Uses and Gratifications Theory Applied to Religious ProgrammingFirst I have a reaction to the article “Why do people watch religious television”. In addition, it gave way to thinking of what other research could be performed on programming using the uses and gratifications approach. The article also included the topic of “reactionary” usage of religious programming, which is programming that people watch when there is no other program on that they want to watch. The reaction that I had to the article “Why do people watch religious television” was surprised that so many people now are watching religious programming on television.
I can see where this can be true in today’s world. Many more people are living with cable or satellite television making it easier to watch religious programs from home. I guess I had not thought of it before now because growing up you had to go to the church to get your religious teachings and back then not everyone had a television. I do feel like more people will have access to religious teachings via the television than going to the church. There are many people who can not afford a vehicle to get them back and forth to church. And many more this day and time who can not afford the gas to get them back and forth.
But ninety-nine percent of people have at least one television in their home making it the more obvious choice. (www. csun. edu/science/health/docs/tv&health. html )Social scientist and learned observers agreed that the audience for religious broadcasting is typically older, poorer, and less educated than the average American viewer. (Abelman, 1987) Older people may not be in good enough shape to actually get out and go to church because of health issues. So therefore they have to stay home and watch the religious programs. This is their way of still worshipping God.
Again I go back to the paragraph before where I said that many people can not afford a vehicle or gas to go to church. It is these people who are considered the poorer people. Another type of programming that uses and gratifications research can be applied to is learning. One of the primary findings of uses and gratifications research is that individuals actively seek out particular media to satisfy particular needs. (DeFleur & Ball-Rokeach, 1989) To me learning is a need. There are many television programs that help us to learn like PBS kids, Animal Planet, Are you Smarter than a 5th Grader, and the news just to name a few.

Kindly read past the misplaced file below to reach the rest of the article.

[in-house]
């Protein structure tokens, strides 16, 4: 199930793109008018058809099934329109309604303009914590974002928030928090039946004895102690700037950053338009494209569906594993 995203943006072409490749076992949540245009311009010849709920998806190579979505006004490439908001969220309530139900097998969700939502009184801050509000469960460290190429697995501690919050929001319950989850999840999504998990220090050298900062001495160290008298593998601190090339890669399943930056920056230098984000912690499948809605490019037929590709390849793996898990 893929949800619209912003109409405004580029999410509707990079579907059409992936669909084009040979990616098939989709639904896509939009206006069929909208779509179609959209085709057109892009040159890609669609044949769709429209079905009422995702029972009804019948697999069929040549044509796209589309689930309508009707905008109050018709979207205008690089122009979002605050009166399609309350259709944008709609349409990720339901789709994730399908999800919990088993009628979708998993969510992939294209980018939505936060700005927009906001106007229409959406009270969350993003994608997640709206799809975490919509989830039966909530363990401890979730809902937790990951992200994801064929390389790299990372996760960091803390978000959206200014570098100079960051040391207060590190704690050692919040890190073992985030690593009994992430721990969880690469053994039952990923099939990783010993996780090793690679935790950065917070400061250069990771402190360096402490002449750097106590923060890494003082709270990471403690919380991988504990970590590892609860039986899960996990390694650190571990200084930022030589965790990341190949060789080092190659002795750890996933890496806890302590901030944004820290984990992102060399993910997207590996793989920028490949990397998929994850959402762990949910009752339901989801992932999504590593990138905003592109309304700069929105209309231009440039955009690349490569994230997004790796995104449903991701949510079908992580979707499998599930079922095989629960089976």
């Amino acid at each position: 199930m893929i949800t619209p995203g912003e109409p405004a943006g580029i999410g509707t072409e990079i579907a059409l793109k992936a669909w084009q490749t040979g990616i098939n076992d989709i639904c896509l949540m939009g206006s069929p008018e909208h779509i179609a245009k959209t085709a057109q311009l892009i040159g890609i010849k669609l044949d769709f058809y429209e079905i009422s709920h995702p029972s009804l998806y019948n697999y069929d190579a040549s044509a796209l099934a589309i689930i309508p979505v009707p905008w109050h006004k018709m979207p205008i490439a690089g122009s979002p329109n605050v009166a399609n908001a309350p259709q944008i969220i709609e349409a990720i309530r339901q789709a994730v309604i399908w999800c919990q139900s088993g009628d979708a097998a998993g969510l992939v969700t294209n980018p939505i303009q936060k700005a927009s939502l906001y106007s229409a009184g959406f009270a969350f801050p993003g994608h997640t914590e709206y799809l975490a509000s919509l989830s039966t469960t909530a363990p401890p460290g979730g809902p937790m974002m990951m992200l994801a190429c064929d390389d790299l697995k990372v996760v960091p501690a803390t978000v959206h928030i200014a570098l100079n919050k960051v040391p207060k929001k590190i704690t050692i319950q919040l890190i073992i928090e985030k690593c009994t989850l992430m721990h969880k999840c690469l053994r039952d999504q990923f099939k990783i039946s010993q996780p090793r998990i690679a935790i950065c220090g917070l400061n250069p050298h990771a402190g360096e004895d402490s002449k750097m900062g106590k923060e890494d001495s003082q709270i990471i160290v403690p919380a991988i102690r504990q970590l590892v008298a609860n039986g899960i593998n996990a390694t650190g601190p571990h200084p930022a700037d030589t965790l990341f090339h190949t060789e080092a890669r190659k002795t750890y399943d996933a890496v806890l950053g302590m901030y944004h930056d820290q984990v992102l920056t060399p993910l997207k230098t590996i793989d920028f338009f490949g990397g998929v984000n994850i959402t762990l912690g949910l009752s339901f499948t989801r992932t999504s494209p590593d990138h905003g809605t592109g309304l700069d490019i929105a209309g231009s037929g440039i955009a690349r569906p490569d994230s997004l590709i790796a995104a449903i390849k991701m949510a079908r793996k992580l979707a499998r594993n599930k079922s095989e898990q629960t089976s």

These are all shows that children and adults can watch to gain knowledge. My daughter and I watch “Are you Smarter than a 5th Grader” and we always learn something. I also watch the news. I watch it to learn what the weather is going to be for the next day so that I know how to dress my children and myself. There are many programs that people can watch on television for reactionary reasons. In today’s world there are so many channels on satellite television. When I say many channels I mean hundreds of channels. They range from sports, music, movies, talk shows, news etc.
If there is something on the television that you do not like you can always flip to the next channel or the next. A person should defiantly find something they want to watch. Now a day’s people have Tivo and they record what they want to watch on television. So it is less likely that they will have to sit through programs that they do not want to see anymore. My family has Tivo and when I get time to watch television it is usually something that I Tivoed. I do not have much time to watch television so when I do get the opportunity I want it to be something that I am interested in.
I very seldom watch live television anymore and I do not think many people do. As I have gotten older I have come to the realization that time flies by and I want to make the most of my time. Already having my favorite programs recorded helps me to insure that I am doing so.
www. csun. edu/science/health/docs/tv&health. html Abelman, R. (1987, December). Why do people watch religious TV: A uses and gratification approach? Cleveland, Oh: Review of Religious Research. 29:2 Theories of Mass Communication, Fifth Edition, by Melvin L. DeFleur and Sandra J. Ball-Rokeach. Published by Longman. Copyright © 1989 by Longman.